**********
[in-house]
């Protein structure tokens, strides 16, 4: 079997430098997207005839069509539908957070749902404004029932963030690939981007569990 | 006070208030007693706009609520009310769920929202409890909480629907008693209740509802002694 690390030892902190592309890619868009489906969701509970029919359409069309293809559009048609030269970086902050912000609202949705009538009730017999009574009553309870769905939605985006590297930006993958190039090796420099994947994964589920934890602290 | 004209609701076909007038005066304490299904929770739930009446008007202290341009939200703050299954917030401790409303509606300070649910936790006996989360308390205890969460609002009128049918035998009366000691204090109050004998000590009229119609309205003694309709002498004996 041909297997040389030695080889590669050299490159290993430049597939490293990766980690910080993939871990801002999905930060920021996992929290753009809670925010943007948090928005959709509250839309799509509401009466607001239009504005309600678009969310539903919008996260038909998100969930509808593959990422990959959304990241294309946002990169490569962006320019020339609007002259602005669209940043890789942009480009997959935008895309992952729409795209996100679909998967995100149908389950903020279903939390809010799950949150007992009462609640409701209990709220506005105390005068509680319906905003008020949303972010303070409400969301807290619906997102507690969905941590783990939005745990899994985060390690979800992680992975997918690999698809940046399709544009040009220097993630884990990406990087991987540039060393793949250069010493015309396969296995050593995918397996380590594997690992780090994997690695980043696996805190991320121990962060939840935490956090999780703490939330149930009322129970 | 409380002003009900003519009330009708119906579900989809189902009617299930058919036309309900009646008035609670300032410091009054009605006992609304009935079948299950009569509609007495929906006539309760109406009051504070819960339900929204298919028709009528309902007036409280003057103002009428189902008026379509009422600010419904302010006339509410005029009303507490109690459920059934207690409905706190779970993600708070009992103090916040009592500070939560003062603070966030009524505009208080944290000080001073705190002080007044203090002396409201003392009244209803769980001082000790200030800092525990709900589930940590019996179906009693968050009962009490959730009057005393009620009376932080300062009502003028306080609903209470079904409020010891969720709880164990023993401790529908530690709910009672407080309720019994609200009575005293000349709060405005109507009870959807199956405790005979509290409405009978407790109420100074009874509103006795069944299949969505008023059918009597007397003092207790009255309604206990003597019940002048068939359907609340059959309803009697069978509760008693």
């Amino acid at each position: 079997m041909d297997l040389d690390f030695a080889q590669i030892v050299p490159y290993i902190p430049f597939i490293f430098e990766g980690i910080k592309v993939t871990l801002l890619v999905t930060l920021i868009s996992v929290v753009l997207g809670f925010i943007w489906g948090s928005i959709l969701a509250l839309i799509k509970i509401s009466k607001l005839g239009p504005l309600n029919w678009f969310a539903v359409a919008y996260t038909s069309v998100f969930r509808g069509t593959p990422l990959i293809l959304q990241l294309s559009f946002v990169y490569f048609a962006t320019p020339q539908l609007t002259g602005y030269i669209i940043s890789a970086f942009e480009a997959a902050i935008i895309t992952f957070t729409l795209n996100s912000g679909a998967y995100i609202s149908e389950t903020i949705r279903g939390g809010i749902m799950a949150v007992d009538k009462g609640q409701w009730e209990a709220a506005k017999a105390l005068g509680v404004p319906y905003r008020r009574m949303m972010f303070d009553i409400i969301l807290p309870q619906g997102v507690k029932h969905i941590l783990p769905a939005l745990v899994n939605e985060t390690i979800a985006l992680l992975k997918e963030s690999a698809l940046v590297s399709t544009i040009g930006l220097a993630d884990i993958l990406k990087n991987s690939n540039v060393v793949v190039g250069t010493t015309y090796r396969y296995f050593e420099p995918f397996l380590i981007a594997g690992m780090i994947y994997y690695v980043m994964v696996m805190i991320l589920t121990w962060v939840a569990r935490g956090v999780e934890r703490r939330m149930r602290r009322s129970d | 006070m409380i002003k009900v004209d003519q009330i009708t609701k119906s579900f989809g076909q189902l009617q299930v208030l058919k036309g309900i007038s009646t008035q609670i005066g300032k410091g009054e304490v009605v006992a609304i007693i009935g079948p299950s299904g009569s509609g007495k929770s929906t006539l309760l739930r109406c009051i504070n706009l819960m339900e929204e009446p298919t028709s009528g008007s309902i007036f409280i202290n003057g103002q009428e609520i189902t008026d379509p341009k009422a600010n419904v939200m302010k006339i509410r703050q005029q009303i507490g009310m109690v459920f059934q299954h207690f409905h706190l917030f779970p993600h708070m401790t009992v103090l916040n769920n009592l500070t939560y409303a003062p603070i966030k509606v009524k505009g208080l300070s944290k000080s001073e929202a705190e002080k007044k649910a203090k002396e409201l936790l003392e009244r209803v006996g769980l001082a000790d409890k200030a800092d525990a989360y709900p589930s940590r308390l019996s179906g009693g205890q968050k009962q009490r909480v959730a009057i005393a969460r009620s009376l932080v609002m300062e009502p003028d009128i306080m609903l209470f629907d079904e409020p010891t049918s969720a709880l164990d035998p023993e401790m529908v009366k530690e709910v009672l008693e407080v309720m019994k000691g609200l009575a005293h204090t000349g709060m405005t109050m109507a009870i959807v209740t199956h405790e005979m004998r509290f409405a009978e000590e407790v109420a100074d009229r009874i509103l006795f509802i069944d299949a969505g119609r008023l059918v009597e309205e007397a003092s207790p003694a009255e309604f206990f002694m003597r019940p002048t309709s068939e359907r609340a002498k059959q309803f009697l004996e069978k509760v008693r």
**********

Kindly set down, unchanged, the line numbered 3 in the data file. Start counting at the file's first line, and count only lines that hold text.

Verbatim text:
């Amino acid at each position: 079997m041909d297997l040389d690390f030695a080889q590669i030892v050299p490159y290993i902190p430049f597939i490293f430098e990766g980690i910080k592309v993939t871990l801002l890619v999905t930060l920021i868009s996992v929290v753009l997207g809670f925010i943007w489906g948090s928005i959709l969701a509250l839309i799509k509970i509401s009466k607001l005839g239009p504005l309600n029919w678009f969310a539903v359409a919008y996260t038909s069309v998100f969930r509808g069509t593959p990422l990959i293809l959304q990241l294309s559009f946002v990169y490569f048609a962006t320019p020339q539908l609007t002259g602005y030269i669209i940043s890789a970086f942009e480009a997959a902050i935008i895309t992952f957070t729409l795209n996100s912000g679909a998967y995100i609202s149908e389950t903020i949705r279903g939390g809010i749902m799950a949150v007992d009538k009462g609640q409701w009730e209990a709220a506005k017999a105390l005068g509680v404004p319906y905003r008020r009574m949303m972010f303070d009553i409400i969301l807290p309870q619906g997102v507690k029932h969905i941590l783990p769905a939005l745990v899994n939605e985060t390690i979800a985006l992680l992975k997918e963030s690999a698809l940046v590297s399709t544009i040009g930006l220097a993630d884990i993958l990406k990087n991987s690939n540039v060393v793949v190039g250069t010493t015309y090796r396969y296995f050593e420099p995918f397996l380590i981007a594997g690992m780090i994947y994997y690695v980043m994964v696996m805190i991320l589920t121990w962060v939840a569990r935490g956090v999780e934890r703490r939330m149930r602290r009322s129970d | 006070m409380i002003k009900v004209d003519q009330i009708t609701k119906s579900f989809g076909q189902l009617q299930v208030l058919k036309g309900i007038s009646t008035q609670i005066g300032k410091g009054e304490v009605v006992a609304i007693i009935g079948p299950s299904g009569s509609g007495k929770s929906t006539l309760l739930r109406c009051i504070n706009l819960m339900e929204e009446p298919t028709s009528g008007s309902i007036f409280i202290n003057g103002q009428e609520i189902t008026d379509p341009k009422a600010n419904v939200m302010k006339i509410r703050q005029q009303i507490g009310m109690v459920f059934q299954h207690f409905h706190l917030f779970p993600h708070m401790t009992v103090l916040n769920n009592l500070t939560y409303a003062p603070i966030k509606v009524k505009g208080l300070s944290k000080s001073e929202a705190e002080k007044k649910a203090k002396e409201l936790l003392e009244r209803v006996g769980l001082a000790d409890k200030a800092d525990a989360y709900p589930s940590r308390l019996s179906g009693g205890q968050k009962q009490r909480v959730a009057i005393a969460r009620s009376l932080v609002m300062e009502p003028d009128i306080m609903l209470f629907d079904e409020p010891t049918s969720a709880l164990d035998p023993e401790m529908v009366k530690e709910v009672l008693e407080v309720m019994k000691g609200l009575a005293h204090t000349g709060m405005t109050m109507a009870i959807v209740t199956h405790e005979m004998r509290f409405a009978e000590e407790v109420a100074d009229r009874i509103l006795f509802i069944d299949a969505g119609r008023l059918v009597e309205e007397a003092s207790p003694a009255e309604f206990f002694m003597r019940p002048t309709s068939e359907r609340a002498k059959q309803f009697l004996e069978k509760v008693r």